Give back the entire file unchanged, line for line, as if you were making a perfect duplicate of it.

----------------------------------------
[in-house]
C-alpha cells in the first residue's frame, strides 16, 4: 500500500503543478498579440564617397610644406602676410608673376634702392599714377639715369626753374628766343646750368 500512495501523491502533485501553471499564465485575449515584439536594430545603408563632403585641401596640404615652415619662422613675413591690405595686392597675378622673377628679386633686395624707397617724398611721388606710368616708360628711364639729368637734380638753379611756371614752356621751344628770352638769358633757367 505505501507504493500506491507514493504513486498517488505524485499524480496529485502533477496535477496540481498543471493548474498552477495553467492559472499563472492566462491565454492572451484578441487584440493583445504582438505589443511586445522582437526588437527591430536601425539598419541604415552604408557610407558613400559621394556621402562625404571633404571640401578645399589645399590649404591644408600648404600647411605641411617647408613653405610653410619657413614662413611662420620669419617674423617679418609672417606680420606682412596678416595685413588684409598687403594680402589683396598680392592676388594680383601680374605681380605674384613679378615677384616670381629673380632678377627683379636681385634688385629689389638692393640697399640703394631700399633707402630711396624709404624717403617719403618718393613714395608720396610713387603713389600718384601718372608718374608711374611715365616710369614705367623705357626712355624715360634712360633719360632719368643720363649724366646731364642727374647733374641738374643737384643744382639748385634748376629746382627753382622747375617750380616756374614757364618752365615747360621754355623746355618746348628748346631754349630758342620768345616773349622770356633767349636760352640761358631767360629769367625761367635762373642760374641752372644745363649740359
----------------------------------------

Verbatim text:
[in-house]
C-alpha cells in the first residue's frame, strides 16, 4: 500500500503543478498579440564617397610644406602676410608673376634702392599714377639715369626753374628766343646750368 500512495501523491502533485501553471499564465485575449515584439536594430545603408563632403585641401596640404615652415619662422613675413591690405595686392597675378622673377628679386633686395624707397617724398611721388606710368616708360628711364639729368637734380638753379611756371614752356621751344628770352638769358633757367 505505501507504493500506491507514493504513486498517488505524485499524480496529485502533477496535477496540481498543471493548474498552477495553467492559472499563472492566462491565454492572451484578441487584440493583445504582438505589443511586445522582437526588437527591430536601425539598419541604415552604408557610407558613400559621394556621402562625404571633404571640401578645399589645399590649404591644408600648404600647411605641411617647408613653405610653410619657413614662413611662420620669419617674423617679418609672417606680420606682412596678416595685413588684409598687403594680402589683396598680392592676388594680383601680374605681380605674384613679378615677384616670381629673380632678377627683379636681385634688385629689389638692393640697399640703394631700399633707402630711396624709404624717403617719403618718393613714395608720396610713387603713389600718384601718372608718374608711374611715365616710369614705367623705357626712355624715360634712360633719360632719368643720363649724366646731364642727374647733374641738374643737384643744382639748385634748376629746382627753382622747375617750380616756374614757364618752365615747360621754355623746355618746348628748346631754349630758342620768345616773349622770356633767349636760352640761358631767360629769367625761367635762373642760374641752372644745363649740359